Early Designations

In a Torah reading filled with many important events, e.g., the repetition of the Ten Commandments and the Shema, one small passage is easily overlooked. The Torah relates that at that time, Moses set aside three cities on the eastern side of the Jordan to serve as cities of refuge for anyone who killed accidentally.

However, this designation had no immediate purpose. These cities would only be cities of refuge when the three other cities located—in the land of Israel between the Jordan and the Mediterranean—were set aside, and this would only take place several years later. Why did Moses need to make this designation before his death?

Our Sages answer: When a mitzvah comes to your hand, do not postpone its fulfillment. True, Moses knew all the laws and the significance behind setting aside a city of refuge. But that was all on the intellectual plane. Here he had the chance to take part in the actual fulfillment of the mitzvah. There is nothing higher than that.

The Greatness of a Mitzvah

The Hebrew term mitzvah (מצוה) relates to the term tzavsa (צוותא), which means connection or bond. Every mitzvah represents a bond with G‑d, a step above the limits of humanity and a chance to relate to G‑d on His terms. A person can try to relate to G‑d intellectually or emotionally, but then he is limited by his thoughts and feelings. He can go no further than the limits of his mind and heart. And G‑d certainly transcends those limits.

Indeed, since G‑d is infinite and man is finite, one might think that there is no way that one can ever relate to G‑d, because finiteness and infinity are skew lines that will never intersect.

From man’s own perspective, this is true. But the limits mentioned above do not confine G‑d. His infinity encompasses finiteness as well. He can step into the realm of finiteness and give man a means of bonding with Him.

That’s what mitzvos are. G‑d prescribes a physical deed for man to carry out. True, every one of these deeds has manifold significance, enabling us to refine ourselves and the world at large. But over and above any and all significance, the advantage of a mitzvah is that when a person performs a mitzvah, he or she bonds with G‑d in all of His infinitude.

For this reason, Moses was eager to perform the mitzvah of setting aside the cities of refuge before his passing. He knew the meaning and significance of all the mitzvos, but he was not interested in the intellectual satisfaction that this knowledge brought him. He wanted the infinite bond that can be achieved only through actually fulfilling the mitzvos. That’s why — on a personal level — he prayed so sincerely to be allowed to enter Eretz Yisrael, as related at the beginning of this week’s Torah reading. He wanted the chance to fulfill all of the mitzvos whose observance is associated with our Holy Land. When G‑d did not grant his request, he took the opportunity to fulfill whatever mitzvos he could. Therefore, even though his act would have no immediate effect, he set aside the three cities of refuge on the eastern side of the Jordan.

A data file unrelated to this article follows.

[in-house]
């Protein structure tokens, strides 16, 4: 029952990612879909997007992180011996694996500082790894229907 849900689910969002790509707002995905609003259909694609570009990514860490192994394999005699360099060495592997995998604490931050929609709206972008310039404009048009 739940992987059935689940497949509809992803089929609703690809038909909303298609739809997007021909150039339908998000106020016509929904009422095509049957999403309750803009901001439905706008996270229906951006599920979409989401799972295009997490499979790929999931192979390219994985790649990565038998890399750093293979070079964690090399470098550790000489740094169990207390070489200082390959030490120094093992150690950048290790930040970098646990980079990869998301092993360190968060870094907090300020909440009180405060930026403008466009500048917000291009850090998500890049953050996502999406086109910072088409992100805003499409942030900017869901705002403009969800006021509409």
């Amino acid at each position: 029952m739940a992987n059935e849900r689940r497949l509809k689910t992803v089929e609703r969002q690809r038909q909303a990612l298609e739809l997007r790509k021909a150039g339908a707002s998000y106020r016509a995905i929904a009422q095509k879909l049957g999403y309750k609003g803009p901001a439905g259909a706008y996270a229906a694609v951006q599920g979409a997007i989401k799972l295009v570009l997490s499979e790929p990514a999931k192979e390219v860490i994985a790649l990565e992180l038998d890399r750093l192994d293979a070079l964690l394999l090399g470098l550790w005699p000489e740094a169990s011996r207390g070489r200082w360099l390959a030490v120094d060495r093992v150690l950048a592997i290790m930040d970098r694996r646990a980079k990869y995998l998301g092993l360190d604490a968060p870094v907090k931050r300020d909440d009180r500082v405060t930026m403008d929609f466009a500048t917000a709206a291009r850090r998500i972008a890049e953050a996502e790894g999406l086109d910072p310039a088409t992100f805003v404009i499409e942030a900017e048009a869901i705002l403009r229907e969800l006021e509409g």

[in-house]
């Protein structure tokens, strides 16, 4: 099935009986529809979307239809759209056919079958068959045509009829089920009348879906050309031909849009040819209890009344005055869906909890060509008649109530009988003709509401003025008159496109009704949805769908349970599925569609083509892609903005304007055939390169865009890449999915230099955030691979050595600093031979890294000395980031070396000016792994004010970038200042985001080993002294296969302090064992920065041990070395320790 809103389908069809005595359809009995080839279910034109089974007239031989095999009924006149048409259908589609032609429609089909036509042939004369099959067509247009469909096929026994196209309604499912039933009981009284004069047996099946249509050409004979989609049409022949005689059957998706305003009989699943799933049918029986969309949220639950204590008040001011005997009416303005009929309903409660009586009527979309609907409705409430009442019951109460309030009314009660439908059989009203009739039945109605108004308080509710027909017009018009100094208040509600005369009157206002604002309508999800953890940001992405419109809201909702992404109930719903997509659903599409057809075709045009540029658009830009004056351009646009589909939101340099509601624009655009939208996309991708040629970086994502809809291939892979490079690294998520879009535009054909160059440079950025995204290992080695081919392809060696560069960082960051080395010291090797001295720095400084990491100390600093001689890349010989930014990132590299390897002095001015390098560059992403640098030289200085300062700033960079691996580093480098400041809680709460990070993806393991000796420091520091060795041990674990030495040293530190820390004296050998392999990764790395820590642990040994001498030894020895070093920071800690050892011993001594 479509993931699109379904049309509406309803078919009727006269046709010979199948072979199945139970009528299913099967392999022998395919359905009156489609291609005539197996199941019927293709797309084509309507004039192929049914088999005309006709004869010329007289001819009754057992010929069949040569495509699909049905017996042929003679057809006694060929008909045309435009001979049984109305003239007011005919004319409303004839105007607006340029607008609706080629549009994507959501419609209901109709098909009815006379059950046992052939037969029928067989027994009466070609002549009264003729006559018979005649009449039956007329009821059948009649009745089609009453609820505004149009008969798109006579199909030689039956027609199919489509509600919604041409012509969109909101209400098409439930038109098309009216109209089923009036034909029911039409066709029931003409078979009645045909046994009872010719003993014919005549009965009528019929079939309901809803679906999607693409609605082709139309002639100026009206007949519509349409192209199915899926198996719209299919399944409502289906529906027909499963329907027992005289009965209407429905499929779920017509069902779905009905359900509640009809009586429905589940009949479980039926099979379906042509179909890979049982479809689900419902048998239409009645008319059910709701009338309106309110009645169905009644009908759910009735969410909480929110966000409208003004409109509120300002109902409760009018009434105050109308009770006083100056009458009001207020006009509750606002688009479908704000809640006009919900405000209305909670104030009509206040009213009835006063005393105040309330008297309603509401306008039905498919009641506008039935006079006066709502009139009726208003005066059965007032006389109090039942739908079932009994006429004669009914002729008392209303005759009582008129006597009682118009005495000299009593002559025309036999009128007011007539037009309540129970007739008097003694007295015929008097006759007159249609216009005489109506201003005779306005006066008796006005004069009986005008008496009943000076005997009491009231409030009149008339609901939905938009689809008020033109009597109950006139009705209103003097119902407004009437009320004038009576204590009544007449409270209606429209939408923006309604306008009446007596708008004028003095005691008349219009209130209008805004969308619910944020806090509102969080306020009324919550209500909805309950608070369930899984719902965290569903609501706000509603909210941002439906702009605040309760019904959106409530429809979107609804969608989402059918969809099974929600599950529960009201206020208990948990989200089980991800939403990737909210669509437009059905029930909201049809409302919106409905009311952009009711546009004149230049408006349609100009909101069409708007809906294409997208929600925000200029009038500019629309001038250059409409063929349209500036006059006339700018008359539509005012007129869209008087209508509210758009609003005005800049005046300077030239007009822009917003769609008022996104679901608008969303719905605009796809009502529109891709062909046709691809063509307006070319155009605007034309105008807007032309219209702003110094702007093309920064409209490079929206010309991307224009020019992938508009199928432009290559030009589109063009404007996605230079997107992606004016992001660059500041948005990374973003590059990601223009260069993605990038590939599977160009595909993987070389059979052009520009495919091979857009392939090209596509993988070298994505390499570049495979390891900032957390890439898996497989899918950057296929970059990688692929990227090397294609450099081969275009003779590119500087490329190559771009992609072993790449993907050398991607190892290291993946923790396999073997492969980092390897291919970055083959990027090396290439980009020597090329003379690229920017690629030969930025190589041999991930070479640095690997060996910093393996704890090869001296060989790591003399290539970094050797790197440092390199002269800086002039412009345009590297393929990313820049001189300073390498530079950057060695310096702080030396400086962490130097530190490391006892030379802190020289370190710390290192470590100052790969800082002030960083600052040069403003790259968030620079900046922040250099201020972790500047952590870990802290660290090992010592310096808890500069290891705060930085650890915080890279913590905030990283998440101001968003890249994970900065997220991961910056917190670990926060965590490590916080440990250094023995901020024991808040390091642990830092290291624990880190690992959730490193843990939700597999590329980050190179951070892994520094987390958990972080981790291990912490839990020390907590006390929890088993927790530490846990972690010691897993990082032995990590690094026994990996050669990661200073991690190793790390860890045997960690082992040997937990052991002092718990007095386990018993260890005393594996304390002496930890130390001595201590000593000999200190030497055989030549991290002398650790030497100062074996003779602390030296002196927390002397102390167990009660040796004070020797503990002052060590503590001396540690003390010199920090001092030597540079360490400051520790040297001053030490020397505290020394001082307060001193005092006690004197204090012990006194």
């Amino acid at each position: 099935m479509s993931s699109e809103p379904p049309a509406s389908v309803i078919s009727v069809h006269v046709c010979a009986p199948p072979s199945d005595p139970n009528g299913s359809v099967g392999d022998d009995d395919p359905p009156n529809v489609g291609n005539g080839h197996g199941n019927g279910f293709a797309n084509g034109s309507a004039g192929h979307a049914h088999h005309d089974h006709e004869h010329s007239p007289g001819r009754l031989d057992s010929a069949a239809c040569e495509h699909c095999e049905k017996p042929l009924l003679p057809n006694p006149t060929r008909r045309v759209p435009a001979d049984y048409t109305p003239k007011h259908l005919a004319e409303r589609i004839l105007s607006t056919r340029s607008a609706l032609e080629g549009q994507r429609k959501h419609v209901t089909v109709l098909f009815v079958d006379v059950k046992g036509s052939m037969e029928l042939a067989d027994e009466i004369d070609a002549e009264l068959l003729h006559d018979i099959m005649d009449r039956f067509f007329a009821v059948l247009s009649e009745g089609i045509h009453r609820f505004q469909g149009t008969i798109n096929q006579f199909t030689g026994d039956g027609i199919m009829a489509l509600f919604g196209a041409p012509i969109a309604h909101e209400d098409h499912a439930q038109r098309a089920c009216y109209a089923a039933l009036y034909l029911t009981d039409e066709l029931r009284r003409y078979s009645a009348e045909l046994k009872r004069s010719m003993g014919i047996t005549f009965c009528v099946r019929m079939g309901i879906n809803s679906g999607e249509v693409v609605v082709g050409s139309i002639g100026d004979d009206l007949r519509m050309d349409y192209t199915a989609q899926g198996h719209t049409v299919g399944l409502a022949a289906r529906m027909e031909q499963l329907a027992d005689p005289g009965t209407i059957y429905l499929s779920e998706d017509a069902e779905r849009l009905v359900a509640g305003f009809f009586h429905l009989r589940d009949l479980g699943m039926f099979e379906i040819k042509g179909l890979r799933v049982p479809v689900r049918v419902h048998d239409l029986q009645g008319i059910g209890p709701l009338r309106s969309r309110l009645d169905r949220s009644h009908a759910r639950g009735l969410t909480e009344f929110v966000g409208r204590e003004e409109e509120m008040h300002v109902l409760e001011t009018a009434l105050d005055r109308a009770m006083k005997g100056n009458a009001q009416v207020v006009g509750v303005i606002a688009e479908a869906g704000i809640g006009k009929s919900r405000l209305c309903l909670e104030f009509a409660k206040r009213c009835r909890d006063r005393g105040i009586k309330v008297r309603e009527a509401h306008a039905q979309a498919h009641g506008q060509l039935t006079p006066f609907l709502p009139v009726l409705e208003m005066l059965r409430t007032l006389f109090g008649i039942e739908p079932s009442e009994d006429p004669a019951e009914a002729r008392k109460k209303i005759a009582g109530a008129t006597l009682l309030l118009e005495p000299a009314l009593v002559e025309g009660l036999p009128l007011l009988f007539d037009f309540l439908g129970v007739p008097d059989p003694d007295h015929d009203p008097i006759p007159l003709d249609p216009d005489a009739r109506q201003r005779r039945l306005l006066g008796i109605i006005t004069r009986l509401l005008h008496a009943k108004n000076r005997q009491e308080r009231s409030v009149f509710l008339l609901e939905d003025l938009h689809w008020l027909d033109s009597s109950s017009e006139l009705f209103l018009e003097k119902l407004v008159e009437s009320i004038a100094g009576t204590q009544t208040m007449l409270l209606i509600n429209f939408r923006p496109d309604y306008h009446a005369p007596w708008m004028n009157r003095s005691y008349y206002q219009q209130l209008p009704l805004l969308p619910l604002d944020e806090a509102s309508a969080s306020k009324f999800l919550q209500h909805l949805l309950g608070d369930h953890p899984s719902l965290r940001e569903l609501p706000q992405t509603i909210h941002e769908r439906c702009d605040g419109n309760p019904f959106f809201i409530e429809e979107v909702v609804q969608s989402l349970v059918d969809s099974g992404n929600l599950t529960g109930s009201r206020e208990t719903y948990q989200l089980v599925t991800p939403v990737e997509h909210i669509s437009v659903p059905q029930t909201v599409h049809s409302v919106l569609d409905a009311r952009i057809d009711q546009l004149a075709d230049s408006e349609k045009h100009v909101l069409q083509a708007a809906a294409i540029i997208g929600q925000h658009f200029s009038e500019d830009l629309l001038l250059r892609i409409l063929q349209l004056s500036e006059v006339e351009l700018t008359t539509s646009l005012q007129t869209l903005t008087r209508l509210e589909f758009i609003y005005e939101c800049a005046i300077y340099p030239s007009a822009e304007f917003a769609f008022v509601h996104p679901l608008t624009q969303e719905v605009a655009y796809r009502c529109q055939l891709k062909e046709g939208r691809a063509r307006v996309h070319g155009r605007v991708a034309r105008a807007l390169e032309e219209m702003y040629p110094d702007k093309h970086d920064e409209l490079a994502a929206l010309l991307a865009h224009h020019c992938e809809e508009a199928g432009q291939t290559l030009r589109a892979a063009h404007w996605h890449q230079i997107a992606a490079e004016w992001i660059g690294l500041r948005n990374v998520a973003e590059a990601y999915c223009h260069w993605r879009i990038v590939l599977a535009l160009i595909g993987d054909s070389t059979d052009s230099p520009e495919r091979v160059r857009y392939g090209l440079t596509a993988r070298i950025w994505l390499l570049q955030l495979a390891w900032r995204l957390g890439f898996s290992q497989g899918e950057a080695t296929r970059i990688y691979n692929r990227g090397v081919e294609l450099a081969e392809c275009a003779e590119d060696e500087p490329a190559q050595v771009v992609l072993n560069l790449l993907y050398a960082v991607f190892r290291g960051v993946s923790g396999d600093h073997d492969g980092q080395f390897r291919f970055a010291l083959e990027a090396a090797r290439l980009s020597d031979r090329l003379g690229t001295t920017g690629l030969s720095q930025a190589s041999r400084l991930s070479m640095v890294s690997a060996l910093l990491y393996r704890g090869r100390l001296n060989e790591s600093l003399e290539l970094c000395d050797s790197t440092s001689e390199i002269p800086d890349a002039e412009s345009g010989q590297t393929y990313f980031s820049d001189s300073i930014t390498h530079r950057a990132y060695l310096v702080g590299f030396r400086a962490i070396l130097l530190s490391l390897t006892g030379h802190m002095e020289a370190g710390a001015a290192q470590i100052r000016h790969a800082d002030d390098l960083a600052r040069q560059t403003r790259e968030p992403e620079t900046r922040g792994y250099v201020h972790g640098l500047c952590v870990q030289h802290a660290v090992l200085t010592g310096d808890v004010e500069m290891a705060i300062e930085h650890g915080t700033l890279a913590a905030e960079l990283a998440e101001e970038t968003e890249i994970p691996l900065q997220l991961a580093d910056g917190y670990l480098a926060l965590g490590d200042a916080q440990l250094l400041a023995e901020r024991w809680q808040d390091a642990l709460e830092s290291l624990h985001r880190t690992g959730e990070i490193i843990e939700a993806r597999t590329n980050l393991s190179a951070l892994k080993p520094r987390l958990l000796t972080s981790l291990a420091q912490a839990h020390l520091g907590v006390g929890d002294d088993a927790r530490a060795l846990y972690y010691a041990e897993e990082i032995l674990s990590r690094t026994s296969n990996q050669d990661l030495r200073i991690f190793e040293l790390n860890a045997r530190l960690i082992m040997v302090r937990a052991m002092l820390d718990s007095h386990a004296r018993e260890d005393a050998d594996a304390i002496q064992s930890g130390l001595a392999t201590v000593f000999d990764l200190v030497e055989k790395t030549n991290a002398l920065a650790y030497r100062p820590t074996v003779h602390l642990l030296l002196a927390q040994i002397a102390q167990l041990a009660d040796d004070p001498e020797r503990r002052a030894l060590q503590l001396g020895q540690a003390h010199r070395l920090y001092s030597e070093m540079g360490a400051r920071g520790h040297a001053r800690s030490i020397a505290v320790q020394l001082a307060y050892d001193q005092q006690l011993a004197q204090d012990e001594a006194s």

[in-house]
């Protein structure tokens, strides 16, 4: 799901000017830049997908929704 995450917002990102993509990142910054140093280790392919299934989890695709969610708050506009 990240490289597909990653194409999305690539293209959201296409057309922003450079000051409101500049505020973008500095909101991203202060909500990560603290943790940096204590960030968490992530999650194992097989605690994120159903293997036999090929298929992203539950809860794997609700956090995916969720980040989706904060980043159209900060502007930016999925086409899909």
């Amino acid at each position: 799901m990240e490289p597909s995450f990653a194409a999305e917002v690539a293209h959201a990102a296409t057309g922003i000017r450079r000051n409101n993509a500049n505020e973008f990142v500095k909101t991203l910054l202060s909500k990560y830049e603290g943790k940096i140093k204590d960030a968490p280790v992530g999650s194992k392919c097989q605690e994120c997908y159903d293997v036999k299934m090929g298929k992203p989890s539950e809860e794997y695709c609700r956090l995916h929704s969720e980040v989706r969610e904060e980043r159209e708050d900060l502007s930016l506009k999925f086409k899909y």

For Us All

Va’eschanan means “And he prayed,” referring to Moses’s prayer to enter the land of Israel. But why did Moses want to enter the land of Israel? At 120 years old, he certainly had concerns other than to visit tourist attractions.

Our Sages say that he desired to perform the mitzvos that can only be performed in the land. This certainly is a valid answer, as explained above, because the bond with G‑d achieved through the observance of the mitzvos surpasses the bond achieved through study and knowledge alone.

But there is a deeper and necessary answer, Moses was not merely concerned with his own spiritual fulfillment. Moses knew that if he were able to enter the land with the people, he would bring about Mashiach’s coming. There would not have been any potential for exile. That’s what he was praying for.

Why didn’t G‑d grant his request? Because G‑d desires that the redemption not be the product of the Divine service of only one or even several righteous men but of the people as a whole — that every man, woman, and child do their part in bringing about Mashiach’s coming.

Mashiach will introduce an age when “the world will be filled with the knowledge of G‑d as the waters cover up the ocean bed.” To anticipate and prepare for that age, the world at large must be filled with G‑dliness. Not only must several righteous men live in a G‑dly manner, but this must be the way of life of the people as a whole.